Missing the point on minimum wage

Those who argue for a higher national minimum wage, do so in part by refuting the wrong criticism.

In a recent New York Times editorial Double the Federal Minimum Wage” the argument is that raising the minimum wage does not cost jobs. Okay, that makes sense since workers are needed at any level. But that non-argument misses the real points:

  1. Raising the minimum, gradual or not, must raise prices because it raises expenses, especially for small business.
  2. Raising the minimum, say to $15.00, doesn’t just impact those currently earning less, but those earning $15.00, $16.00, $17.00, etc. it’s called salary compression. A worker currently earning $15.00 an hour at a higher level job is not going to be happy if a lower job pays the same. This also compounds the pressure on prices.
  3. Raising pay by $1.00 does not cost a employer $1.00. It is compounded by payroll taxes like Social Security and in some cases employee benefits such as a 401k plan match. So a $1.00 per hour raise actually means $1.10 or more.
  4. Won’t doubling the minimum wage also raise the eligibility standards for safety net programs, thereby reducing benefits/income for some individuals and households?
  5. In the absence of higher skill levels and faced with higher prices created by not only higher wages, but increased demand for goods and services by minimum wage workers, what progress has been made? Haven’t we just reset low income, unskilled work at a new level?

Raise the minimum wage and index it by all means, but don’t create expectations beyond reality. The only solution for individuals is to get out of minimum wage jobs.

6 comments

  1. #4 is great for the taxpayers. The Federal Minimum Wage should be indexed to inflation, just like it is in 26 states.
    That would take the issue out of the politicians playbook.

    “The only solution for individuals is to get out of minimum wage jobs.”

    Many people do not have the ability to get a better paying job. IQ, no other jobs available where they live. I know some very smart people who are not mechanically skilled and could never work in my field of Avionics or fix their cars like I have for the last 45 years. Even people who make double the minimum wage are not really paid what they are worth, compared to what their 40 hours or more per week make the company. Most people I know who have had a much better life, have been the ones who are self employed.
    The following article has some very good information about why we should raise the Minimum Wage.
    Why America Needs a $15 Minimum Wage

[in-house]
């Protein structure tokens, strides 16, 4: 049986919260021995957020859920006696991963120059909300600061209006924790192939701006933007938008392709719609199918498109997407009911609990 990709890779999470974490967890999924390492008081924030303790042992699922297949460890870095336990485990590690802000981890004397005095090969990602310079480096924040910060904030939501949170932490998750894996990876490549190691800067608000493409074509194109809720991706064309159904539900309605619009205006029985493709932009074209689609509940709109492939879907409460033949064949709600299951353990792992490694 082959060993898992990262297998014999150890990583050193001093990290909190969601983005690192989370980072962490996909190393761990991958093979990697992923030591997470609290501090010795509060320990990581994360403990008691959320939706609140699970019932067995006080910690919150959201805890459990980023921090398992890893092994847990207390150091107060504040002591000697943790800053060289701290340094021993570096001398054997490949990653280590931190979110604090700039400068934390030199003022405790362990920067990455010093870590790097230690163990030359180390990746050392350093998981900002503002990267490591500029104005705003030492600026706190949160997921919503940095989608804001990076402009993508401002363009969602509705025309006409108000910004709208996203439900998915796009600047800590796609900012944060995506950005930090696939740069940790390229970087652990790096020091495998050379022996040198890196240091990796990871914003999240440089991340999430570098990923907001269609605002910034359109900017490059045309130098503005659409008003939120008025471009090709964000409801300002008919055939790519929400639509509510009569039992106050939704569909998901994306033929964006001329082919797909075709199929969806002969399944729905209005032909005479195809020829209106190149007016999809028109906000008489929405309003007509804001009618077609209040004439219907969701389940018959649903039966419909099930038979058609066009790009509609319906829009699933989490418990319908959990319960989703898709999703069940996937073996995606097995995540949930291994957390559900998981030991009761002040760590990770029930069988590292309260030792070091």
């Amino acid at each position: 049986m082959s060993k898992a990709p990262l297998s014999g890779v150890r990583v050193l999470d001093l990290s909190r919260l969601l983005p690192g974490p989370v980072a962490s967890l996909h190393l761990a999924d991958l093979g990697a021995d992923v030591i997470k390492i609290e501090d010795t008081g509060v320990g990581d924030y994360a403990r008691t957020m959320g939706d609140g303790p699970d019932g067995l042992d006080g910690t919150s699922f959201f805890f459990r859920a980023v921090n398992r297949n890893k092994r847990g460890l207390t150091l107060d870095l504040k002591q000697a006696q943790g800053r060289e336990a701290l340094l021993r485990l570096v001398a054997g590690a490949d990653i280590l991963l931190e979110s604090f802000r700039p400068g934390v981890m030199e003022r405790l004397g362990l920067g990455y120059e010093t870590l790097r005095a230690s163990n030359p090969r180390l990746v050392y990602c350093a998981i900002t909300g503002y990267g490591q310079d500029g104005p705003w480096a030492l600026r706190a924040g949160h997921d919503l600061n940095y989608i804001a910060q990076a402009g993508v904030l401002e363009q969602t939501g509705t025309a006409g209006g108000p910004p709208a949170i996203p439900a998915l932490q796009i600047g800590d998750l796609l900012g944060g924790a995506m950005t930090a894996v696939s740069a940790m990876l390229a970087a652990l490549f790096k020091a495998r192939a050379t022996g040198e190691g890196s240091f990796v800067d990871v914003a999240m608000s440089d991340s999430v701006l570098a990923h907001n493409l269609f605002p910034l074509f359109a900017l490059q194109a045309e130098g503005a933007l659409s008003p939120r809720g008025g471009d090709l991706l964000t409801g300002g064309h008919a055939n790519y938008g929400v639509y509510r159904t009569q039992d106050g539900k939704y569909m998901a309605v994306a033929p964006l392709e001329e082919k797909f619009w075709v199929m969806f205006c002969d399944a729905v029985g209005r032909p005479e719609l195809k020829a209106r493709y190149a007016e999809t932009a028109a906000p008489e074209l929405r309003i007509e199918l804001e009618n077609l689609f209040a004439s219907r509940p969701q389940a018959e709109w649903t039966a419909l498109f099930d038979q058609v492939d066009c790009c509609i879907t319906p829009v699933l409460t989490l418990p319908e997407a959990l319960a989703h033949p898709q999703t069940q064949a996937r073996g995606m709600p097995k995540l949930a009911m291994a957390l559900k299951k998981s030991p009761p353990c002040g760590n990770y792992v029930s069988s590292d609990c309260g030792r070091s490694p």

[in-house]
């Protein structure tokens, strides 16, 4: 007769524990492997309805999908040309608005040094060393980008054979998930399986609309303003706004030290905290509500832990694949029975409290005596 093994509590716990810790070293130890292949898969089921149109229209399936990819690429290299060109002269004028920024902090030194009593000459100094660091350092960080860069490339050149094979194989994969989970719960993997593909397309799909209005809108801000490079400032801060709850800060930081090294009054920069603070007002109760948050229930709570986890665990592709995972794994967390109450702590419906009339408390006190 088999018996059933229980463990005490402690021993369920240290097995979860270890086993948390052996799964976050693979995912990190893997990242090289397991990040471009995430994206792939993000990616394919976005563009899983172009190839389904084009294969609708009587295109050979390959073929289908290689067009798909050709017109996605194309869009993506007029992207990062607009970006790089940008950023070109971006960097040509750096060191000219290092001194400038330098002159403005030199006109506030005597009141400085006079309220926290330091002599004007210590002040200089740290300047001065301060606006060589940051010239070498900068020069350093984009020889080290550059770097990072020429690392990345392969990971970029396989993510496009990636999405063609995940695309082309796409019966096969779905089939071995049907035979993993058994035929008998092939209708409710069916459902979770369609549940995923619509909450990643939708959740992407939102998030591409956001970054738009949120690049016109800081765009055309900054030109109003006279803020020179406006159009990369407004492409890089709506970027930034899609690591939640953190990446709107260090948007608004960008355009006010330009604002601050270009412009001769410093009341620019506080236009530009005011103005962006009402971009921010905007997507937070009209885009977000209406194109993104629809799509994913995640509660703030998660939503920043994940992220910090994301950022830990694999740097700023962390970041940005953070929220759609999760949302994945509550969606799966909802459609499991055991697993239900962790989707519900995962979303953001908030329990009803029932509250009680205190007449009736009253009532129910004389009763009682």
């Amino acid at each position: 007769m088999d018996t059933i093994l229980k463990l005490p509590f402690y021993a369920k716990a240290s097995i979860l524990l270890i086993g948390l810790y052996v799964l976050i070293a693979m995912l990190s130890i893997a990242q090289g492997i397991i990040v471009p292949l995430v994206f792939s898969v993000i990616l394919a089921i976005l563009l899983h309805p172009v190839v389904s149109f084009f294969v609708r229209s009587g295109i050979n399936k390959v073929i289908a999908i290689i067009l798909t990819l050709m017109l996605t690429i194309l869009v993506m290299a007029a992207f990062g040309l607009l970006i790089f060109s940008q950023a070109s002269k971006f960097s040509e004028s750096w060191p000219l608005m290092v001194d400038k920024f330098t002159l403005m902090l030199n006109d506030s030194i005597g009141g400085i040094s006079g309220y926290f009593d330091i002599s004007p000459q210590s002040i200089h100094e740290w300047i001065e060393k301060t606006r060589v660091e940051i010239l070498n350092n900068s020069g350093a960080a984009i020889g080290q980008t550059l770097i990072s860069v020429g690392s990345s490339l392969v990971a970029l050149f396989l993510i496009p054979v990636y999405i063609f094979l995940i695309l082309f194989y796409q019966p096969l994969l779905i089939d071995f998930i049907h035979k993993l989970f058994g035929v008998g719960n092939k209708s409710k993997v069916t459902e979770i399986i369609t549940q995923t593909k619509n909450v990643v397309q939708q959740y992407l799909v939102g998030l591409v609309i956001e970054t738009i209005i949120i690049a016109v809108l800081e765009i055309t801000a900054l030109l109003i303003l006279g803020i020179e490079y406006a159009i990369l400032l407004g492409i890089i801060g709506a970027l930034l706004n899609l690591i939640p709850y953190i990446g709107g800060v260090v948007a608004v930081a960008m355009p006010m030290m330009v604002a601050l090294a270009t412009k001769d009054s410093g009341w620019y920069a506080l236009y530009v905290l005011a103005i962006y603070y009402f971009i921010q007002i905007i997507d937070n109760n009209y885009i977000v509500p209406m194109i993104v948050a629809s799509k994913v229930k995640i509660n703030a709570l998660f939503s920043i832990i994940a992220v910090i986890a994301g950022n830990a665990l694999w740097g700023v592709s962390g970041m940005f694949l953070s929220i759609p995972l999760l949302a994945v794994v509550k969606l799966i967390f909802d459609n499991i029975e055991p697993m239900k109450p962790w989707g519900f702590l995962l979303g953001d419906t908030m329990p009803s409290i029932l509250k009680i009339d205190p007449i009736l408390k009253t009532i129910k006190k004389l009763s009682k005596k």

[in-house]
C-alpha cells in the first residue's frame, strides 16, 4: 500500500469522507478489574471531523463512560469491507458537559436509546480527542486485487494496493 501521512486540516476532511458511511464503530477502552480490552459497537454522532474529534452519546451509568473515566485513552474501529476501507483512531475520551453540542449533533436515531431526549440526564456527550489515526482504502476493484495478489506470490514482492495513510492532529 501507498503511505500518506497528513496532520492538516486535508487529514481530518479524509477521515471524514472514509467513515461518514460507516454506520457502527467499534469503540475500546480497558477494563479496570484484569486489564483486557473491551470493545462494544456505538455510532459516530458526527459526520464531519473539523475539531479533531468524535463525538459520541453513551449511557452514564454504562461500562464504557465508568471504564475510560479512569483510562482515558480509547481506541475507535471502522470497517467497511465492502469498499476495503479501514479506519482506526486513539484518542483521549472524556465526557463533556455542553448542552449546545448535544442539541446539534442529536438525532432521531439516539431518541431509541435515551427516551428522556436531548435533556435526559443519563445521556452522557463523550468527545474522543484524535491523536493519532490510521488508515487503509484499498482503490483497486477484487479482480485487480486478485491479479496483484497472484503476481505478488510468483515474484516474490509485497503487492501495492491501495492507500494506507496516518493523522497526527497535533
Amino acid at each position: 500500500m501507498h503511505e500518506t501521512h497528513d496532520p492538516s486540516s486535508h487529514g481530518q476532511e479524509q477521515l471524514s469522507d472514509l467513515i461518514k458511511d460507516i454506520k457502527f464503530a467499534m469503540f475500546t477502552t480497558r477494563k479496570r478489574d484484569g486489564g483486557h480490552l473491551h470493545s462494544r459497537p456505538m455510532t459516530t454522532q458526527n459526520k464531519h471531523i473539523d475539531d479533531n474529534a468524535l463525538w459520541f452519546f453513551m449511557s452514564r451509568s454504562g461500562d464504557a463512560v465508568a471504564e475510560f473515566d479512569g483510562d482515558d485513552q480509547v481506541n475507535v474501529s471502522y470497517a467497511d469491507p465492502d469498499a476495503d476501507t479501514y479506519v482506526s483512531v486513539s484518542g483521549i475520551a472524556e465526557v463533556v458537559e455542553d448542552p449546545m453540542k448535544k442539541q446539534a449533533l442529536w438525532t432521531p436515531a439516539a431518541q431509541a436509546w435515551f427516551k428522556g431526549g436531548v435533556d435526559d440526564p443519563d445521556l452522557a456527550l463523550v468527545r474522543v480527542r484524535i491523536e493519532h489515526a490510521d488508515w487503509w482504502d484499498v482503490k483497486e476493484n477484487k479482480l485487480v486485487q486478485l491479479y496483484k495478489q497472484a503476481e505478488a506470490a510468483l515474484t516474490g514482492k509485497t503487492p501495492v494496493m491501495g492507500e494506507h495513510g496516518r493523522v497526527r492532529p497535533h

https://www.epi.org/publication/why-america-needs-a-15-minimum-wage/

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    1. Don’t you think that going to $15.00 simply raises everything so in the end there is no difference? What about the impact in states where median family income is $20,000 less than in the Northeast? $15 was picked simply because that’s the living wage indicated for NYC, not Iowa or Arkansas. If you have no ability to get out of a MW job, then $15, after all the consequences kick in, are not going to help you I fear.

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  2. Minimum wage workers are being helped out of their low wage jobs by automation and self service kiosks. A low wage is better than no wage. If you want more, learn to do more.

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    1. I agree. The true minimum wage is zero. If the cost of employment is raised – it makes automation more cost-effective. I just read something today about a proposal to somehow tax robots since they would be displacing people and reducing employment.

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      1. There are many jobs that automation will never replace. I do not use kiosks, self checkout or ATMs. I do not work for B&M and they will not give me a discount for using their automation devices. I love using my computer to order groceries from WMT.
        Drive to the store give them a call and a store employee brings your order out and puts it in your car. I save money because there are no impulse buys added to my cart. The few times I do go inside WMT, I love seeing employees pushing those blue bins around filling grocery orders. I think it will be years before those jobs are automated, by then home delivery of groceries will be more common. With all the home delivery services coming, that is where many of the new jobs are going to come from. Automation is tricky, I read where AMAZON had to shut down some of their robot systems and hire humans because of so many problems.
        Yesterday I was at Sam’s Club, purchased $135 in groceries, did not use self checkout and noticed I left the store before the people using self checkout. BOYCOTT AUTOMATION DEVICES!!!!!!!

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